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    ABSTRACT: Chemical investigation to identify the antioxidative constituents from the stems of a tree Cleyera japonica Thunb. resulted in the isolation of seven compounds: catechin (1), catechin 3-O-alpha-L-rhamnopyranoside (2), epicatechin (3), taxifolin (4), taxifolin 3-O-alpha-L-arabinopyranoside (5), taxifolin 3-O-alpha-L-rhamnopyranoside (6) and proanthocyanidin A-1 (7). These isolates were studied for their scavenging activities against DPPH radical, hydroxyl radical and superoxide anion radicals using spectrophotometry and/or electron spin resonance. All isolates 1-7 exhibited more potent DPPH radical inhibition activities than the positive control, ascorbic acid. In the hydroxyl radical scavenging test, compound 7 (SC50 301.6 mu M) showed potent activity higher than ascorbic acid (SC50 859.7 mu M). All of the compounds 1-7 exhibited comparable activities to ascorbic acid for superoxide anion radical scavenging. These results demonstrated that C. japonica stem extracts could be potentially used as antioxidative agents in food or cosmetic applications.
    International Journal of Pharmacology 05/2012; 8(5):410-415. DOI:10.3923/ijp.2012.410.415 · 0.98 Impact Factor
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    ABSTRACT: This study was designed to investigate the mushroom tyrosinase inhibitory activity for the constituents isolated from Neolitsea aciculata. The stems of N. aciculata was extracted with aqueous ethanol and subjected to chromatographic separation, which led to the isolation of 11 compounds: methyl linoleate (1), catechin (2), epicatechin (3), afzelin-7-O-glucopyranoside (4), 2',3'-di-(p-coumaroyl)afzelin (5), 2'-p-coumaroylafzelin (6), feruloyl tyramine (7), β-sitosterol (8), daucosterol (9), oleic acid (10), and trilaurin (11). Their structures were elucidated on the basis of spectroscopic studies as well as by comparison with the data available in the literature. Among these isolates, compounds 5 and 6 were identified as potent mushroom tyrosinase inhibitors with IC(50) values of 0.067 and 0.080 mM, respectively. The inhibition kinetics, analysed by Lineweaver-Burk plots, indicated that compounds 5 and 6 are competitive tyrosinase inhibitors when using l-tyrosine as a substrate. Notably, compounds 1-11 were isolated for the first time from this plant. These results provide evidence that this plant might be a potential source of anti-melanogenesis agents.
    Journal of Enzyme Inhibition and Medicinal Chemistry 04/2012; DOI:10.3109/14756366.2012.670806 · 2.38 Impact Factor
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    ABSTRACT: 3-O-p-Coumaroyl-1-(4-hydroxy-3,5-dimethoxyphenyl)-1-O-β-D-gulcopyranosylpropanol (ESQ10) is a naturally occurring phenylpropanoid derivative isolated from Sasa quelpaertensis (Gramineae). In the present study, we discovered that ESQ10 inhibits nitric oxide (NO) and prostaglandin E(2) (PGE(2)) production in lipopolysaccharide (LPS)-stimulated RAW 264.7 macrophages. ESQ10 attenuated LPS-induced synthesis of inducible nitric oxide synthase (iNOS) and cyclooxygenase-2 (COX-2) in parallel and inhibited LPS-induced interleukin-6 production, as determined by an enzyme-linked immunosorbent assay in the macrophages. The mechanism of the antiinflammatory action of ESQ10, i.e., suppression of nuclear factor (NF)-κB and mitogen-activated protein kinase activation, has been documented. However, ESQ10 could not influence LPS-mediated IκB-α degradation and extracellular signal-regulated kinase/c-Jun amino-terminal kinase phosphorylation at concentrations of up to 373 µM. To test the potential application of ESQ10 as a topical material, we also conducted a 3-(4,5-dimethylthiazol-2-yl)-2,5-diphenyltetrazolium bromide assay on human HaCaT keratinocytes as well as human dermal fibroblast cells. In this assay, ESQ10 did not induce cytotoxicity. Taken together, the results suggest that ESQ10 may be considered an antiinflammatory candidate for treating inflammatory and skin diseases.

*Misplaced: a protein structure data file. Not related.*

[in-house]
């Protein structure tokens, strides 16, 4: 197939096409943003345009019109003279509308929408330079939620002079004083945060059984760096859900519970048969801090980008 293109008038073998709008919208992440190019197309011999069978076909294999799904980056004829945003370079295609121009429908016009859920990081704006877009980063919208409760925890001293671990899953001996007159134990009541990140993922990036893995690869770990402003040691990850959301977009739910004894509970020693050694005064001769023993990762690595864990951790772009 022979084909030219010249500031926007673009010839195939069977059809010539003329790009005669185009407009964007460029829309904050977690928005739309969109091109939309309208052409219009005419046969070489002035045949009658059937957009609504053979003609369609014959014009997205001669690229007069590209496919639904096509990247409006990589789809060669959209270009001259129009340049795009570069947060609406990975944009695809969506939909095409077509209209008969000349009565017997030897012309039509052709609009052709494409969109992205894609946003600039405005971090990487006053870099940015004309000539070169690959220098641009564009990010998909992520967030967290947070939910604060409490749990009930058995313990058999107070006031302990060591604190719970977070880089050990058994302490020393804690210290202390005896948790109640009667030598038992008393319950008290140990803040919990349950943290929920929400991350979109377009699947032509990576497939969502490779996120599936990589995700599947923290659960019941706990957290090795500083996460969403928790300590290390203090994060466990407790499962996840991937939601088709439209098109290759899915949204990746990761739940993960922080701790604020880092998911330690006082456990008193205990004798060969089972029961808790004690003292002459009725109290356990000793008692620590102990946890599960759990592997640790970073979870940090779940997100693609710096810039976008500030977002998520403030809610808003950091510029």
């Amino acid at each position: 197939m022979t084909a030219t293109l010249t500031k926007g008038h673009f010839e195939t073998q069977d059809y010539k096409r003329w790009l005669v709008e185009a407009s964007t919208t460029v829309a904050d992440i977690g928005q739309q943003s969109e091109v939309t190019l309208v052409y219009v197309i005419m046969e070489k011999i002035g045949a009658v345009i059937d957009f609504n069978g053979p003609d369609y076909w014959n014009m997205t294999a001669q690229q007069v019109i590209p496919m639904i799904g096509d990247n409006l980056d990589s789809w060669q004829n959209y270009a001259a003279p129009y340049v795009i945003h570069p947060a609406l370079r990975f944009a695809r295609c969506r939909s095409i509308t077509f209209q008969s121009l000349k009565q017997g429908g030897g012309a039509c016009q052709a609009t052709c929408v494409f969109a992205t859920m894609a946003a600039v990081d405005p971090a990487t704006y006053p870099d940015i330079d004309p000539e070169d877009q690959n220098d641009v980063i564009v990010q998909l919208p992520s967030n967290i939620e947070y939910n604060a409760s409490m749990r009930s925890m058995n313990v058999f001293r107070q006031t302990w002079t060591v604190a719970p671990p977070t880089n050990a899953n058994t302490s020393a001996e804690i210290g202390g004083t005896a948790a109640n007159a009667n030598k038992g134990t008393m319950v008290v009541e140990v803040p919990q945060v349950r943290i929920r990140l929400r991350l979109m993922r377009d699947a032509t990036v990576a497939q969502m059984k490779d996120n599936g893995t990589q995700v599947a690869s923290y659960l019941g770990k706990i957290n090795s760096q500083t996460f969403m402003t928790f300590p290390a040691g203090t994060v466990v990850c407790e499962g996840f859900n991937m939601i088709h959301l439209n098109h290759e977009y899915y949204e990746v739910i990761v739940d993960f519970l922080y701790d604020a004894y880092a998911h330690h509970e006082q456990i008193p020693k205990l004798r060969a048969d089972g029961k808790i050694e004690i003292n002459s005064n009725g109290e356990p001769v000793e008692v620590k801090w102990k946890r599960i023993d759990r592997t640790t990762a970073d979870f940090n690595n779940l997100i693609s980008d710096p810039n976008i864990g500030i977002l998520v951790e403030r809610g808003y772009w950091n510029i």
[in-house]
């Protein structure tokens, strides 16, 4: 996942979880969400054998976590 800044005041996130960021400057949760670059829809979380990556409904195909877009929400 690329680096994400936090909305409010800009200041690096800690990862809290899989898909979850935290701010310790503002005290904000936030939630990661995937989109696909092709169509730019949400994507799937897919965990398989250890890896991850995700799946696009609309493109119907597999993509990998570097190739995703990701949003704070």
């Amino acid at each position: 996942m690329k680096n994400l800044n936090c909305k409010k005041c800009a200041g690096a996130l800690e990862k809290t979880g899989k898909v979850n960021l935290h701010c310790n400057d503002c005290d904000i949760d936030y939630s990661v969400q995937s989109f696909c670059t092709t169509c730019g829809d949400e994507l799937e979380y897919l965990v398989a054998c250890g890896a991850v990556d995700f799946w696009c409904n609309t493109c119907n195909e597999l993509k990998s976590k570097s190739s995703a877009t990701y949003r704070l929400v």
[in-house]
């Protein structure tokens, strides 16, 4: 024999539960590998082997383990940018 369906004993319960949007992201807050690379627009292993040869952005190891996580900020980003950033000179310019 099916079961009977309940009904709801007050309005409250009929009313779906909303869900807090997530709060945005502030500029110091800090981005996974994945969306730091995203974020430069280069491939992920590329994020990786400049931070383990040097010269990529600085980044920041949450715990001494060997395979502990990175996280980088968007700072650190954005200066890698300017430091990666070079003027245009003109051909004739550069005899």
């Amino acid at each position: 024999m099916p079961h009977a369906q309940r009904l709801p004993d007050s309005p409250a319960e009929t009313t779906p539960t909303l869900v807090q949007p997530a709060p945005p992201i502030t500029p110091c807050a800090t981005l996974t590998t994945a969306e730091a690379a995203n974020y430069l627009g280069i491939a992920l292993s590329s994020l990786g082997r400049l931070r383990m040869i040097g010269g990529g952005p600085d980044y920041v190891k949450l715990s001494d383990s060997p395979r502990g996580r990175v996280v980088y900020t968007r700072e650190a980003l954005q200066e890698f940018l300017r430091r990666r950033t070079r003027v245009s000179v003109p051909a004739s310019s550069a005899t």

YAKUGAKU ZASSHI 10/2011; 131(6):961-7. DOI:10.1002/chin.201141264 · 0.31 Impact Factor
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    ABSTRACT: Twenty compounds were isolated from the ethanol extract of Distylium racemosum branches and their inhibitory activities on tyrosinase, elastase and free radicals evaluated. The isolated compounds were identified as dibenzofurans (1-4), abscisic acid (5), 6'-O-galloylsalidroside (6), catechin derivatives (7-11), gallic acid derivatives (12-14), tyrosol (15), flavonoids (16-18), lupeol (19) and 1,2,3,6-tetragalloylglucose (20). For study of tyrosinase inhibition activities, when compared with arbutin (IC(50) 48.8 μg/mL), four compounds (8, 11, 13, 17) showed higher activities, with IC(50) values of 4.8, 30.2, 40.5 and 37.7 μg/mL, respectively. For the elastase inhibition test, dibenzofuran 1 showed greater activity than the positive control, oleanolic acid (IC(50) 9.7 μg/mL), with an IC(50) of 7.7 μg/mL. In the studies on DPPH radical scavenging activities, five compounds (11, 12, 13, 14, 15) showed higher activities than ascorbic acid (IC(50) 5.0 μg/mL), with IC(50) values of 4.6, 3.9, 2.9, 3.8 and 4.7 μg/mL, respectively.
    Phytotherapy Research 10/2011; 25(10):1451-6. DOI:10.1002/ptr.3439 · 2.40 Impact Factor

Publication Stats

510 Citations
70.67 Total Impact Points

Institutions

  • 2008–2015
    • Jeju National University
      • • Faculty of Marine Biomedical Sciences
      • • Department of Chemistry
      Tse-tsiu, Jeju-do, South Korea
  • 2008–2010
    • Cheju Halla University
      Tse-tsiu, Jeju, South Korea
  • 2006
    • Myongji University
      • Division of Biosciences and Bioinformatics
      Seoul, Seoul, South Korea